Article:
Toronto must better stay in front of Goran Dragic, who led Miami with 26 points. Dragic, who had 25 in Game 7 against the Hornets, had never scored so much in consecutive games with the Heat. They’re thrilled to run their offense through him more often.

The Raptors should also more resolutely attack Hassan Whiteside, who scared them away from the basket. Beyond Jonas Valanciunas (24 points, 14 rebounds, three assists, three blocks and two steals), the Raptors were 8-for-20 in the paint with Whiteside in the game. It’s not so much the shooting percentage – which isn’t great – but the low number of attempts in 39 minutes. Whiteside is a premier rim protector, but he’s not invincible. That proclivity for the perimeter failed especially with Toronto’s star guard struggling so mightily.

Aside from his halfcourt highlight, Lowry scored four points on 2-of-12 shooting, including 0-for-6 from beyond the arc. More than anything, the Raptors need him to play better.

Otherwise, the shot of the playoffs will only delay the inevitable.

Kyle Lowry sends Raptors-Heat to overtime with halfcourt buzzer beater (video)

Toronto Raptors' Kyle Lowry makes a pass as Miami Heat's Luol Deng (9) and Goran Dragic (7) defend during the first half in Game 1 of a second-round NBA basketball playoff series, Tuesday, May 3, 2016 in Toronto.  (Frank Gunn/The Canadian Press via AP) MANDATORY CREDIT
Frank Gunn/The Canadian Press via AP
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Kyle Lowry was 2-for-11, including 0-for-5 on 3-pointers.

Didn’t matter.

He hit the big one to stave off yet another Raptors Game 1 loss.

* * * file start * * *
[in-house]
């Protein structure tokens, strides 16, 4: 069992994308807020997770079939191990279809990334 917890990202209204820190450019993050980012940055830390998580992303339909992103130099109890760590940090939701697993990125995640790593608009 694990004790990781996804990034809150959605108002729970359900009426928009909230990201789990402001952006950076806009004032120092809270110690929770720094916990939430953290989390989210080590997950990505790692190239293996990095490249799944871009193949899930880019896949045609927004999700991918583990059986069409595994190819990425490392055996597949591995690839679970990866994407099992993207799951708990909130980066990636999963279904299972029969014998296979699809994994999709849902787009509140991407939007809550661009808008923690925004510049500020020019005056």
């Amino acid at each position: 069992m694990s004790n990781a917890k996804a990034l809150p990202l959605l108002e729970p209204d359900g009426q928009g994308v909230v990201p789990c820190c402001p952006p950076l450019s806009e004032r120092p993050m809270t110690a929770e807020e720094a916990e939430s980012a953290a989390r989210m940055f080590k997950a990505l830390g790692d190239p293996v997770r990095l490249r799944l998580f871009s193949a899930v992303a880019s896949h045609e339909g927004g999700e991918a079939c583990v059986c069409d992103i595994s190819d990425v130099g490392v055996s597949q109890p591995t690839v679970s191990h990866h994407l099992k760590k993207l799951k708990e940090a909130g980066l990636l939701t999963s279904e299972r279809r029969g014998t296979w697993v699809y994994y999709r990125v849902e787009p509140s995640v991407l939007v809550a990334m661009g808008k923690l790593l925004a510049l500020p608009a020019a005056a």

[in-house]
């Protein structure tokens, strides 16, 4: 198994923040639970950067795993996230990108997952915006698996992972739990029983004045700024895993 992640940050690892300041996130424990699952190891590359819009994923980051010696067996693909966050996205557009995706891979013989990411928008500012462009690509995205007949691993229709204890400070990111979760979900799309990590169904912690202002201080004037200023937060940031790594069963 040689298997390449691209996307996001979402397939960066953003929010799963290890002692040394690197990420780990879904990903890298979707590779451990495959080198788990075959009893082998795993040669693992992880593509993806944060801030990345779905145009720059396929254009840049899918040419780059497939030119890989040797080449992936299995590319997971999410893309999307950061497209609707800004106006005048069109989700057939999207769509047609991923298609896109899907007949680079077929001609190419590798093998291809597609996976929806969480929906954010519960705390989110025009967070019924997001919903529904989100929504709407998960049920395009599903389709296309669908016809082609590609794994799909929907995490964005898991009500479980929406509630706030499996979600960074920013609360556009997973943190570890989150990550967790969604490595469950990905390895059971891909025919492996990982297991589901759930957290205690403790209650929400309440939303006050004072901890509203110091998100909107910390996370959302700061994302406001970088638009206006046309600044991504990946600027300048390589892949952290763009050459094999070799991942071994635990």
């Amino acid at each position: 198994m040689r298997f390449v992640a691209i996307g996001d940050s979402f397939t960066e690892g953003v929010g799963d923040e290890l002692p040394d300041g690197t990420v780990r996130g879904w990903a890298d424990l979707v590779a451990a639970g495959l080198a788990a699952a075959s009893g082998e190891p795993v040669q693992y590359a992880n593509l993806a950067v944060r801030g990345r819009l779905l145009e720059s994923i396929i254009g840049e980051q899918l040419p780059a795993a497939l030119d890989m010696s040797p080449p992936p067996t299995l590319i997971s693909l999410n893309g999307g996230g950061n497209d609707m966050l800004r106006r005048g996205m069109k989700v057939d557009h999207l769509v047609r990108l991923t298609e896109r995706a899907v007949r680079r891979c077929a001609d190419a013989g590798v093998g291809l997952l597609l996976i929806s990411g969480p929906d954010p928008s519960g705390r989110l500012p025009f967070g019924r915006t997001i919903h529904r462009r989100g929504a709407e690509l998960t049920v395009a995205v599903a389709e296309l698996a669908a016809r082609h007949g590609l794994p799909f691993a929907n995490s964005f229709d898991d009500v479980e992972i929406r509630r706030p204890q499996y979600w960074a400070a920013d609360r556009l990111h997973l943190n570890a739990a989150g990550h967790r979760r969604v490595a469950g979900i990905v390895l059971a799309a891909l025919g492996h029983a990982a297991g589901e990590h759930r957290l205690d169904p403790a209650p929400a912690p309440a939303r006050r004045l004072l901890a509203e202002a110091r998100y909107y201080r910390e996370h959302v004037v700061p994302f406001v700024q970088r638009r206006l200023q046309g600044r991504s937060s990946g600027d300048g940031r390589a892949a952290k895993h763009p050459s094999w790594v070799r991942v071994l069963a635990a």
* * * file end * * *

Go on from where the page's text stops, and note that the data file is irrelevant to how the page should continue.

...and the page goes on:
Video via Kenny Ducey of Sports Illustrated

C.J. McCollum on Warriors: ‘They set a lot of illegal screens’

Portland Trail Blazers guard C.J. McCollum, center, reaches for the ball between Golden State Warriors forward Draymond Green, top, and forward Andre Iguodala during the second half in Game 1 of a second-round NBA basketball playoff series in Oakland, Calif., Sunday, May 1, 2016. The Warriors won 118-106. (AP Photo/Jeff Chiu)
AP Photo/Jeff Chiu
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Trail Blazers coach Terry Stotts accused Anderson Varejao of being dirty on a particular play.

C.J. McCollum says the Warriors cross the line much more regularly.

via Jason Quick of CSN Northwest:

“They set a lot of illegal screens,’’ Blazers guard CJ McCollum said Tuesday at the team’s shootaround at The Olympic Club. “They are moving and stuff. That’s the respect you get when you are champions, you get a lot more respect from the referees. You have to figure out a way to get around those screens and make it difficult.’’

One underappreciated element of the Warriors’ success is their excellent screening. Draymond Green and Andrew Bogut are two of the NBA’s best. Even the diminutive Stephen Curry wreaks havoc with his screens, leveraging his shooting ability to befuddle defenders.

Do the Warriors sometimes set illegal screens? Yup. Do they do so more than other teams? Yup. Do they do so more than every other team? Anecdotally, probably, though I’d love to see numbers.

But that’s part of Golden State’s strategy. The Warriors screeners so often straddle the line, they move it. It’s a fine line between a good legal screen and an illegal one, and Golden State dares the refs to blow the whistle.